What makes you think that your children will be interested in the person that you pick? What makes you think that your child isn’t gay? What makes you think that your child, with all the experiences that the world will surely throw at him or her, will even like this little girl or boy you thought appropriate? What gives you the right to make your child an adult long before she or he is? Dating – and boyfriends and girlfriends – and marriage – those are all very adult things.

For heaven’s sake, let your children be children; let them take their time growing up. Let them make their own choices; let them find the people they’re supposed to date, and kiss, and lose, and meet, and spend the rest of their lives with. Stop thrusting adulthood on your children; their childhoods are so fleeting, and there’s plenty of time for all the living they will do later – when they’re supposed to.

2 Comments

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    teaguemom 22nd October 2012 at 2:22 am

    Thank you for putting words to thoughts I’ve had in the past. My daughter’s best friend has had a “boyfriend” every year since 1st grade and it drives me nuts. In our house all boys are friends and all girls are friends and she can date when she’s 16.
    Not only that, but I have never allowed the kids to exclude someone based on their gender. When the boys were younger if they had a friend over and the friend had a sister along, the sister was to be allowed to play with them and was to be treated respectfully. In our neighborhood here we have a mess of kids who play in a 6-house radius and ride bikes in the street. The girls will try to exclude the younger boys and Miss K usually ends up sitting on our porch with the boys until they come back and decide to all play together.

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    Cameron 22nd October 2012 at 2:27 am

    I concur that your point about letting children be children is valid, however children role-play – it’s how they first start to engage with others by emulating behaviour they have seen in others and engaging curiosity.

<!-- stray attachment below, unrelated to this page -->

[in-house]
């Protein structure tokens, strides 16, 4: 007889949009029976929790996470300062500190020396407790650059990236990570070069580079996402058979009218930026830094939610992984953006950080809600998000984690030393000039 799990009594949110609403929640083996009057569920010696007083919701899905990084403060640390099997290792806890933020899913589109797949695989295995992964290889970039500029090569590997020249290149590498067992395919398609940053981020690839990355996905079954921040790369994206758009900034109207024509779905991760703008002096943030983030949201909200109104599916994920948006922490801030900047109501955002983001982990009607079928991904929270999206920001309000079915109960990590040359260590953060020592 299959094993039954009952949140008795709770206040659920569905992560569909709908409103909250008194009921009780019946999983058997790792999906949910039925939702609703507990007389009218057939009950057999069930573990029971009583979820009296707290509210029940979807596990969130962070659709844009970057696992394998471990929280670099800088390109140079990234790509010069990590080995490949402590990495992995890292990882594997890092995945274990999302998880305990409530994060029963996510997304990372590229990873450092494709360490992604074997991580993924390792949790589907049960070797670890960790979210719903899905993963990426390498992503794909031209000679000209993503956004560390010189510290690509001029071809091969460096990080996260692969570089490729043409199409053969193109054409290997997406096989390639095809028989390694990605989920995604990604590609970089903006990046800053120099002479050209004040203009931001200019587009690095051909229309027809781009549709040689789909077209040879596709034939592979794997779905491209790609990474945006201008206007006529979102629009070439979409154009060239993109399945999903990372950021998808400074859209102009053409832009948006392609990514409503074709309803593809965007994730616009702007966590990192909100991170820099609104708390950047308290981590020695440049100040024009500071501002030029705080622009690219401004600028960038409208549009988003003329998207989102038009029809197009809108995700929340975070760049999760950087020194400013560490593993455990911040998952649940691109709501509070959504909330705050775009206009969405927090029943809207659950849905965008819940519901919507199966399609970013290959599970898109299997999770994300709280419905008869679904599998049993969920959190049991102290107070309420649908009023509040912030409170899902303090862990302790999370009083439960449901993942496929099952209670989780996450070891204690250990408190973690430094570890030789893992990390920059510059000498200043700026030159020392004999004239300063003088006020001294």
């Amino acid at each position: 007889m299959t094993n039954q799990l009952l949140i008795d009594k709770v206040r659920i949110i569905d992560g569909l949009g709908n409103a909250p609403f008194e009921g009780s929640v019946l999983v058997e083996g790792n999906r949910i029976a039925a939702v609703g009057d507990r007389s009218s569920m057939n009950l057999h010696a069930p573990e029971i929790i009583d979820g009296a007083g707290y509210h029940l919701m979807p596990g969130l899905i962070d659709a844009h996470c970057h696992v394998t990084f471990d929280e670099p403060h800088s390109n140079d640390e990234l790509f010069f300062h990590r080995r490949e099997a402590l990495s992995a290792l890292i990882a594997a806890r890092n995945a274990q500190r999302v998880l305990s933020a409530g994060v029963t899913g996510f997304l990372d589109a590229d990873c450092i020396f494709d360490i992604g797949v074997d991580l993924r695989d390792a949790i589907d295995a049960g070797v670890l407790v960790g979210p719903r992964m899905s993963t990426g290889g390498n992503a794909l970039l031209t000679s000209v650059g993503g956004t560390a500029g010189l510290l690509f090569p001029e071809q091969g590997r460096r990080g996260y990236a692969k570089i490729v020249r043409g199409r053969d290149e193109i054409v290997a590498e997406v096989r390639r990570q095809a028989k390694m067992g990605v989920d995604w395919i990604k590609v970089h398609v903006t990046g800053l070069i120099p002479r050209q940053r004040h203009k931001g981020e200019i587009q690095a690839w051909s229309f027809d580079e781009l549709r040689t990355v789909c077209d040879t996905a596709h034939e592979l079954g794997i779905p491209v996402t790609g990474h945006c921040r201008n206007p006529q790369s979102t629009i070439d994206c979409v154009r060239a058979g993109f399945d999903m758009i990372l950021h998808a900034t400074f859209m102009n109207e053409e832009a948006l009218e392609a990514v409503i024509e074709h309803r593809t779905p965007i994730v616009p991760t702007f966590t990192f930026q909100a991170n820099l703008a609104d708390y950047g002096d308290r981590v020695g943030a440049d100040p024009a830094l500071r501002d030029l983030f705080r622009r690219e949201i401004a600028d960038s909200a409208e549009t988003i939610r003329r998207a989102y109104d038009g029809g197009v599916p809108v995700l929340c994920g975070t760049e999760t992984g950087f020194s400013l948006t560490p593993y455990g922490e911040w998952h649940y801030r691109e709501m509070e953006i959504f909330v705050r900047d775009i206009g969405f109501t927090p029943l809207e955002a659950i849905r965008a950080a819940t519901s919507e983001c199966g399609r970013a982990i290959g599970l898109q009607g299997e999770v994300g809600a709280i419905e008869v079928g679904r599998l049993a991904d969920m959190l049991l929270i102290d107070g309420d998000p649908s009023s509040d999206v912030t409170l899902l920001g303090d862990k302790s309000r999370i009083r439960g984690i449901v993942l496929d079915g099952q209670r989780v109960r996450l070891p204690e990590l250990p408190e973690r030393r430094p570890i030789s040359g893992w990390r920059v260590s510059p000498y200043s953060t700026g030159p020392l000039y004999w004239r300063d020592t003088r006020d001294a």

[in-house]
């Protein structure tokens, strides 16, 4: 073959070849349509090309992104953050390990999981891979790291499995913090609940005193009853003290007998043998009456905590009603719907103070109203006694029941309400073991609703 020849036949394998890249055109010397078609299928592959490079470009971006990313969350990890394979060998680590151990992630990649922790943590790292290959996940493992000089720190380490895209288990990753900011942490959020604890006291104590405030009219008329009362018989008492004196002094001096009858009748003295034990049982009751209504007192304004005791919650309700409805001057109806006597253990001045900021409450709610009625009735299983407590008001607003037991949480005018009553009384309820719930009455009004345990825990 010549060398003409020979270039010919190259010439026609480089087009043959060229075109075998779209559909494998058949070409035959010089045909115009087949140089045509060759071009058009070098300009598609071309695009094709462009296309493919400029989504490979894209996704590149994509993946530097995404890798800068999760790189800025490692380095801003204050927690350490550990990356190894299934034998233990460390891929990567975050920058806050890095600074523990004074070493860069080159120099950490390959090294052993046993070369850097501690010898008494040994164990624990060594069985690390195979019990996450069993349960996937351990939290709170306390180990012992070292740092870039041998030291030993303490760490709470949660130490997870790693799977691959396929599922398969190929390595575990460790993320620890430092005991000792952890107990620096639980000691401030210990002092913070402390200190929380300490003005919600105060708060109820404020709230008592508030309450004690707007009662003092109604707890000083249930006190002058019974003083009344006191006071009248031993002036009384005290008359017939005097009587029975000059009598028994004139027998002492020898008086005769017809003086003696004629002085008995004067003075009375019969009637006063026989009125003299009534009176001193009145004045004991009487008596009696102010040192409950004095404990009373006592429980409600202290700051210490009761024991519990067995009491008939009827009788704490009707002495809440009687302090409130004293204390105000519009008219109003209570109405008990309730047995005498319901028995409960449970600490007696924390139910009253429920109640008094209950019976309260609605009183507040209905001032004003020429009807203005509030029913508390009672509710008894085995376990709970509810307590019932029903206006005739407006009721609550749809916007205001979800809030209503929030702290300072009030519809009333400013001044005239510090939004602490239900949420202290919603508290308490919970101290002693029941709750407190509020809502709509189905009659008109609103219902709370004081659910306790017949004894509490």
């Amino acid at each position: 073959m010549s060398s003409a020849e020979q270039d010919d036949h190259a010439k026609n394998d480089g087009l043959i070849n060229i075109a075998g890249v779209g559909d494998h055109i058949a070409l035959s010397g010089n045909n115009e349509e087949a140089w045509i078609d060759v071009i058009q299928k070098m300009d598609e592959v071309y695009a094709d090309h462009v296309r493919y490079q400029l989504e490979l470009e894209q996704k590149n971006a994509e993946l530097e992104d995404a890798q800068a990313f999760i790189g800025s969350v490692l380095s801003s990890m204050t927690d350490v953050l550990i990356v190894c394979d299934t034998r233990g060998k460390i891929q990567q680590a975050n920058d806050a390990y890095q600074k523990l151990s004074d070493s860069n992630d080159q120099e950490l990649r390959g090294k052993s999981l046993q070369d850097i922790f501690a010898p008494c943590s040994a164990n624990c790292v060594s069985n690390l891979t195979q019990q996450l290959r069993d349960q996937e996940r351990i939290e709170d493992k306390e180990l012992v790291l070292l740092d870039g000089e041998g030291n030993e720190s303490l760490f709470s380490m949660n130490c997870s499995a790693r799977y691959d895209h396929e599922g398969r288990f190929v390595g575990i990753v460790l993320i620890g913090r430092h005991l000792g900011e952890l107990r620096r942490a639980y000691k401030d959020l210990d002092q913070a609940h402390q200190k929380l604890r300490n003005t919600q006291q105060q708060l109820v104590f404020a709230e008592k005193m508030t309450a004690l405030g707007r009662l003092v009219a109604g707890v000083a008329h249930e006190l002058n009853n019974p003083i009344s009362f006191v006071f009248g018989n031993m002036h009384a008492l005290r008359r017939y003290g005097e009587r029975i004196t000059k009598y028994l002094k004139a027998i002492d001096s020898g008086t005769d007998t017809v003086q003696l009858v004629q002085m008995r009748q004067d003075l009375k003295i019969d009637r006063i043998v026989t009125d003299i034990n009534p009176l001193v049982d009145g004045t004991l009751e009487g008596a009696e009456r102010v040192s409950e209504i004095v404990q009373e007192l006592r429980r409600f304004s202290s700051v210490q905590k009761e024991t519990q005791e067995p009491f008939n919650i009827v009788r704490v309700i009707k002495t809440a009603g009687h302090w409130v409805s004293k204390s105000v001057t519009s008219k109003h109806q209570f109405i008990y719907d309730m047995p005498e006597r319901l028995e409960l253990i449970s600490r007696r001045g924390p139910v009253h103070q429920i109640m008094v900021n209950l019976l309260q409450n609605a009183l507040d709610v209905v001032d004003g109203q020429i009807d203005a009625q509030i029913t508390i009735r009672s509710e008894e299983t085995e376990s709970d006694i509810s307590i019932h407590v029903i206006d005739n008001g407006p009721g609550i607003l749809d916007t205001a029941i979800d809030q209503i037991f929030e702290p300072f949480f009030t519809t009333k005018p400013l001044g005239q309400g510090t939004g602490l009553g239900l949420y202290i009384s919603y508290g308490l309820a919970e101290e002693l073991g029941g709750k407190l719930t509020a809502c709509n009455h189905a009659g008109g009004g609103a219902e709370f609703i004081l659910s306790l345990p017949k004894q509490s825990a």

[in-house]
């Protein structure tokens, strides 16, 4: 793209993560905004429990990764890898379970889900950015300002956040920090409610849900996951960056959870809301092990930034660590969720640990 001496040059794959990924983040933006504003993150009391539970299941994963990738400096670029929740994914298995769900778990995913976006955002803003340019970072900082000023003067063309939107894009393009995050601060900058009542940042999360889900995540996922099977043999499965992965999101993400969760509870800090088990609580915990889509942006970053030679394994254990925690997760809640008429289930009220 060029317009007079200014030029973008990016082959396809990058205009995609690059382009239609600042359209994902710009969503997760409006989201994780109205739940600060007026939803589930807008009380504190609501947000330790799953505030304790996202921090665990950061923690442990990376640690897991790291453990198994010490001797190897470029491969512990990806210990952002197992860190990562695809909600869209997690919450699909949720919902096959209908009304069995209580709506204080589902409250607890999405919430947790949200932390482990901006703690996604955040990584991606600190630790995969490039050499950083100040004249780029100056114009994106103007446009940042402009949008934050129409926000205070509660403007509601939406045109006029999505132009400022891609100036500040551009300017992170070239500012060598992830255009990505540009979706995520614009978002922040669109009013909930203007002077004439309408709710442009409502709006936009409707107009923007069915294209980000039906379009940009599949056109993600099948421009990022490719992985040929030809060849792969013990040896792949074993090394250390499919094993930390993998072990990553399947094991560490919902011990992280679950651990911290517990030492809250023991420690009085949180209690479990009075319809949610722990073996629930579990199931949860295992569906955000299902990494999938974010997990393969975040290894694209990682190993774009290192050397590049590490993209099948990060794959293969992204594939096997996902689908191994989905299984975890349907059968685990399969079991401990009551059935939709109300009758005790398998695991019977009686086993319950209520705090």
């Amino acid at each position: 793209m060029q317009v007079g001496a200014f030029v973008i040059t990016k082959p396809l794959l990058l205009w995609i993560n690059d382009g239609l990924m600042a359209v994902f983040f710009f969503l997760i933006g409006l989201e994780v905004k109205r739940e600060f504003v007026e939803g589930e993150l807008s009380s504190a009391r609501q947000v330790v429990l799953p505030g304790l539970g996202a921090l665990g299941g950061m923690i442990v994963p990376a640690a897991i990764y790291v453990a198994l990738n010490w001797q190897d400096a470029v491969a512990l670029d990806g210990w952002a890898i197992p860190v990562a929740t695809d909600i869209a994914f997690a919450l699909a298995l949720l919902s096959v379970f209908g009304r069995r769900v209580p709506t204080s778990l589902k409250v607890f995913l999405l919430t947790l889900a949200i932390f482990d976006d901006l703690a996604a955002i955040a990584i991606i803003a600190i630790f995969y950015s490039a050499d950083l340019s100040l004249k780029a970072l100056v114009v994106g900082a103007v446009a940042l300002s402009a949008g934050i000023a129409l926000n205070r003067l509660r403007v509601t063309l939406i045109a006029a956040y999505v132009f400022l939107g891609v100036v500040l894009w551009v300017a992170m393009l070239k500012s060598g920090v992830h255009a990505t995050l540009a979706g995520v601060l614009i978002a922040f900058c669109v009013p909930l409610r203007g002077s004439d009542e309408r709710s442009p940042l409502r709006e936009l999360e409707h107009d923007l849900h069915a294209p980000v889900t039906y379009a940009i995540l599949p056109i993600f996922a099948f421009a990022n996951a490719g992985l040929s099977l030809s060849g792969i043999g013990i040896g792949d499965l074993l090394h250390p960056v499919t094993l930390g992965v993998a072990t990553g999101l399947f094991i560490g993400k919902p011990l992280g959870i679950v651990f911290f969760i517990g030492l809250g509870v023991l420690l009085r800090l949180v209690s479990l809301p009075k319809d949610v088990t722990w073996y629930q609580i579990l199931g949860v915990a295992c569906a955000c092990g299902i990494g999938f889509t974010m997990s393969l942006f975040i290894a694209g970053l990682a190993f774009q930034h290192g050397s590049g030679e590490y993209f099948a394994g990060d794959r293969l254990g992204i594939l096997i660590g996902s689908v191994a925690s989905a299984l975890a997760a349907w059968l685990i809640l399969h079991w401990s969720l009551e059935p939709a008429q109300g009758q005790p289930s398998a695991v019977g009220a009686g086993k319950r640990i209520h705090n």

Our daughter came home from school in transition class, that’s the year pre-kindergarten at her school where she attended 3 days out of 5, and announced “I’m going to marry Connor” at which point my wife’s heart stopped beating, all the blood drained from her face and she exclaimed “I’m not ready for this!” My point being that generally the only experience of relationships that a four year old has is that of their parents, who generally are married, so to my daughter it made perfect sense that she had seen a boy at school who had played nicely with her and seemed to like the same sorts of things so it was logical to her that she marry him.

    Of course it was a four year old saying it and any sensible parent takes it in their stride and realises that this is not a real betrothal but rather a way for a child to try and express the concept of friendship having never experienced friends before while trying to fit it into a relationship model which she is familiar with.

    I understand the aversion to sexualising children before they have any concept of sex or lust or even romance, and I agree that imposing an adults world view onto children is not the right thing to do in all situations but perhaps your interpretation of the word ‘boyfriend’ which is loaded with the connotations of sexuality and romantic love does not have the same implication to a child who hears the question as “is there a friend you get along with at school who happens to be a boy” – no matter what the adult thinks they’re asking for a giggle.